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Home Territory


Posted on July 16

Photography by Mark Bernard

It’s like living a bit outdoors,” says Jim Bruner about the Territorial-style home he built in North Davis Farms. Designed by JSW/D Architects of Berkeley, the house has a corrugated roof with deep overhangs that provide much-needed shade on hot Central Valley days. Inside, doors and windows swing wide open to capture cooling Delta breezes and offer floor-to-ceiling views of the landscape. “Even when I’m shaving in the morning, I can see the turkeys and pheasants going by,” Bruner says, explaining that the design is a traditional takeoff on homes built in western Texas, New Mexico and Colorado and then adapted for California during the 19th century.

One of the home’s most striking interior spaces is a window- and door-lined great room, with a fireplace at one end and the kitchen at the other. To blend a sophisticated look with a hefty dose of utility, Elma Gardner of By Design in Davis specified concrete counters, custom-designed cabinetry, frosted glass, stainless steel appliances and storage everywhere. Whatever you need to cook, serve, eat or entertain is close at hand but tidily stowed out of sight. In fact, the kitchen has no overhead cabinets at all because Bruner wanted—guess what—windows. “Jim has wonderful ideas of his own and is also extremely open-minded,” says Gardner, a certified interior, bath and kitchen designer. “You get instant feedback so you don’t have to be afraid to come up with something out of the ordinary. He will give everything complete consideration. And that’s one of the reasons this house is so special.”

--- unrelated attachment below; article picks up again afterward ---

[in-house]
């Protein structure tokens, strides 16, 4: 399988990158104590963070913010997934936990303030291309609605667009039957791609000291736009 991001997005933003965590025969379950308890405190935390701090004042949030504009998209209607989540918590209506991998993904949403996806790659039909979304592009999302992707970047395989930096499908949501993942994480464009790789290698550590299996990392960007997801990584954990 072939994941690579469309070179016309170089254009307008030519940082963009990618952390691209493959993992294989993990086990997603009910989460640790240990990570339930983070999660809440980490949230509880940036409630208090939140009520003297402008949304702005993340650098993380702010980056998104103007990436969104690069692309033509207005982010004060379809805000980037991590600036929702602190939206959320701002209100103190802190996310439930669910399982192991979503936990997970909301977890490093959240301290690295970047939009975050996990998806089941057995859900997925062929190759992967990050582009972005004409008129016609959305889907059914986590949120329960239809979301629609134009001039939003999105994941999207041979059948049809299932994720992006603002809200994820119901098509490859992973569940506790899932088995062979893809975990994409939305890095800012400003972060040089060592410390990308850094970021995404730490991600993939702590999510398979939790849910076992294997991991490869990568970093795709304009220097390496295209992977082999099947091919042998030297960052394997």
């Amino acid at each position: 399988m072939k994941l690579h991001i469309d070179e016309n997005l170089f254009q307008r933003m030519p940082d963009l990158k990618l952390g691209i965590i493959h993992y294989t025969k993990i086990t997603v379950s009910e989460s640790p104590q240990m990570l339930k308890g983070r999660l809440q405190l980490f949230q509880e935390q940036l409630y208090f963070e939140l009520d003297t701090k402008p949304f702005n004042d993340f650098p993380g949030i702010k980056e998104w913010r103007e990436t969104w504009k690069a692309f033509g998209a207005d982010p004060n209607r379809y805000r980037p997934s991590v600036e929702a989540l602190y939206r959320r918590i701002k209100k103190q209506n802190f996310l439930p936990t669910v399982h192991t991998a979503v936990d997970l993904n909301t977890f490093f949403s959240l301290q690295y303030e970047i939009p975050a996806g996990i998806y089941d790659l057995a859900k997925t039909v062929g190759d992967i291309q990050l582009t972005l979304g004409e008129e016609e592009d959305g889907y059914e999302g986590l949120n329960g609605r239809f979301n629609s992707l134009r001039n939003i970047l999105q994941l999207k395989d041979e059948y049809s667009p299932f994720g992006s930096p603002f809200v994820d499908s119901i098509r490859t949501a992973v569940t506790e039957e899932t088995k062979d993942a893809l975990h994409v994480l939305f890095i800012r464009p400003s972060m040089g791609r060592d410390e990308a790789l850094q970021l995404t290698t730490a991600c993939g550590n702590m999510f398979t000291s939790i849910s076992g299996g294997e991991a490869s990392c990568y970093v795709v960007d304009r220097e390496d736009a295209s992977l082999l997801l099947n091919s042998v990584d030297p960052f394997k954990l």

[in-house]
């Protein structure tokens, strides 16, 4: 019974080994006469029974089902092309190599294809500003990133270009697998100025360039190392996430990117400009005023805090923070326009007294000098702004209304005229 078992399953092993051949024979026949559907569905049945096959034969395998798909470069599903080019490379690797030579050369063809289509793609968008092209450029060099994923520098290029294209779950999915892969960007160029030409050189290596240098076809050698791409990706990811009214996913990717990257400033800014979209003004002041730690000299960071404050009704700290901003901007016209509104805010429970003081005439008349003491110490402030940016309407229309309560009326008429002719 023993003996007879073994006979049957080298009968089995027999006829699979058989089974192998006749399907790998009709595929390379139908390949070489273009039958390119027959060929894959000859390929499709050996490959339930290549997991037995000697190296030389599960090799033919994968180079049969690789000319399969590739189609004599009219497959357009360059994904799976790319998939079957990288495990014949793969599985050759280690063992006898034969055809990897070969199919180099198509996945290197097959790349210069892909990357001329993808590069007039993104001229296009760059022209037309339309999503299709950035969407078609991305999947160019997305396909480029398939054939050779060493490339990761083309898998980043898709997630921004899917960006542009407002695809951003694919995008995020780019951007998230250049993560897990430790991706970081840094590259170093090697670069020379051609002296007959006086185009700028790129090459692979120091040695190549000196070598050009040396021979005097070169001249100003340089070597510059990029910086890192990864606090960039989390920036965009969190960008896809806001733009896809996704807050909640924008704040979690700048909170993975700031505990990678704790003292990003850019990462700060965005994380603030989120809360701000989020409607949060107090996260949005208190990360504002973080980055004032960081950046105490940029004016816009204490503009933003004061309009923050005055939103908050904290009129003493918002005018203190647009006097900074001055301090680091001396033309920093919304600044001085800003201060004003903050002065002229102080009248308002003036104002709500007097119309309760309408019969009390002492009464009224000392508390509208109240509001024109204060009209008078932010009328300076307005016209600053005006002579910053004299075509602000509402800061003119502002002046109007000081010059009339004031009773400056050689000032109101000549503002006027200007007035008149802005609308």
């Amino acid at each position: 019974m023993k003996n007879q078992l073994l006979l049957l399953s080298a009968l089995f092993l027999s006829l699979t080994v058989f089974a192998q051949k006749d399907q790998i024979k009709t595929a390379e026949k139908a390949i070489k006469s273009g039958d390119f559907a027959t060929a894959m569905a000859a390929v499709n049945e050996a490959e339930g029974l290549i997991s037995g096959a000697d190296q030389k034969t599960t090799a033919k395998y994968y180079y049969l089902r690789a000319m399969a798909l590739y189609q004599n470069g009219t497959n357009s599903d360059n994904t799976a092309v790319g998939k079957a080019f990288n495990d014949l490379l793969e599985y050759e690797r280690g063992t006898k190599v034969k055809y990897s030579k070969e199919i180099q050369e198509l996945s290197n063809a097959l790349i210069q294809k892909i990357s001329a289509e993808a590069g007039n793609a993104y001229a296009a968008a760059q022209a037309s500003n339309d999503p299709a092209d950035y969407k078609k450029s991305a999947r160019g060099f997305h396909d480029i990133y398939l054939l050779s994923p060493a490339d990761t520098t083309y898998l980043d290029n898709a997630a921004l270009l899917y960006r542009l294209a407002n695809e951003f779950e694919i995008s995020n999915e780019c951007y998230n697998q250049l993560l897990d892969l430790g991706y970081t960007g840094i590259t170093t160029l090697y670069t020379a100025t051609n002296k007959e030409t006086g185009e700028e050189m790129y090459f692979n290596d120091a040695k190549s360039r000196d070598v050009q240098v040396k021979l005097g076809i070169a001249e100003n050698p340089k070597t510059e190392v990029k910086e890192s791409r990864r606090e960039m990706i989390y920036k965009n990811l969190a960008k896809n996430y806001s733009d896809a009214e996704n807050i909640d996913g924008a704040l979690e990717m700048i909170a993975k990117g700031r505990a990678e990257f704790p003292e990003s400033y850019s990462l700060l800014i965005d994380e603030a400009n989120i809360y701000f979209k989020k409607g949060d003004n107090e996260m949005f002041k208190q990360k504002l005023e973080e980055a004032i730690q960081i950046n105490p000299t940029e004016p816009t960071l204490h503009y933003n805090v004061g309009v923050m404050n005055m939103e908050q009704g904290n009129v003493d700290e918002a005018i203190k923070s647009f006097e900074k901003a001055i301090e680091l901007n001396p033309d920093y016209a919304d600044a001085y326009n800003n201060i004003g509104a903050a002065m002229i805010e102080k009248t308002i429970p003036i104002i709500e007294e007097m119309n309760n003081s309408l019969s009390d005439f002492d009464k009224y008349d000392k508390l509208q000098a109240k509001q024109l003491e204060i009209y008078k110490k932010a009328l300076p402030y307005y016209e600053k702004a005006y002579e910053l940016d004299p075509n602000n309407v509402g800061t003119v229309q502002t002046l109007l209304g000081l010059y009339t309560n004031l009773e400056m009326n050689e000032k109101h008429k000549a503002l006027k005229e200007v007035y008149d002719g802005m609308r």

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Could you get any closer to a sleeping-outside experience than bedroom doors that slide open to the pool? “It’s a great house in any climate, but when it gets warm, it’s so pleasant to come home from work, sit out there, plop in the pool or grab a beer, do some reading or do nothing,” Bruner says.

And when running into the house from the pool, it’s great not to worry about what you’re tracking in on your feet. Concrete floors were the answer, though no one could predict exactly what they were going to look like. “It really was a leap of faith,” Gardner says. Bruner explains: “When the concrete is drying, they put a machine on it that has a blade, kind of like a fan, and it’s the polishing that brought up swirls of the darker charcoal color. It was an experiment. A really big experiment.” One that went with the territory. 

 

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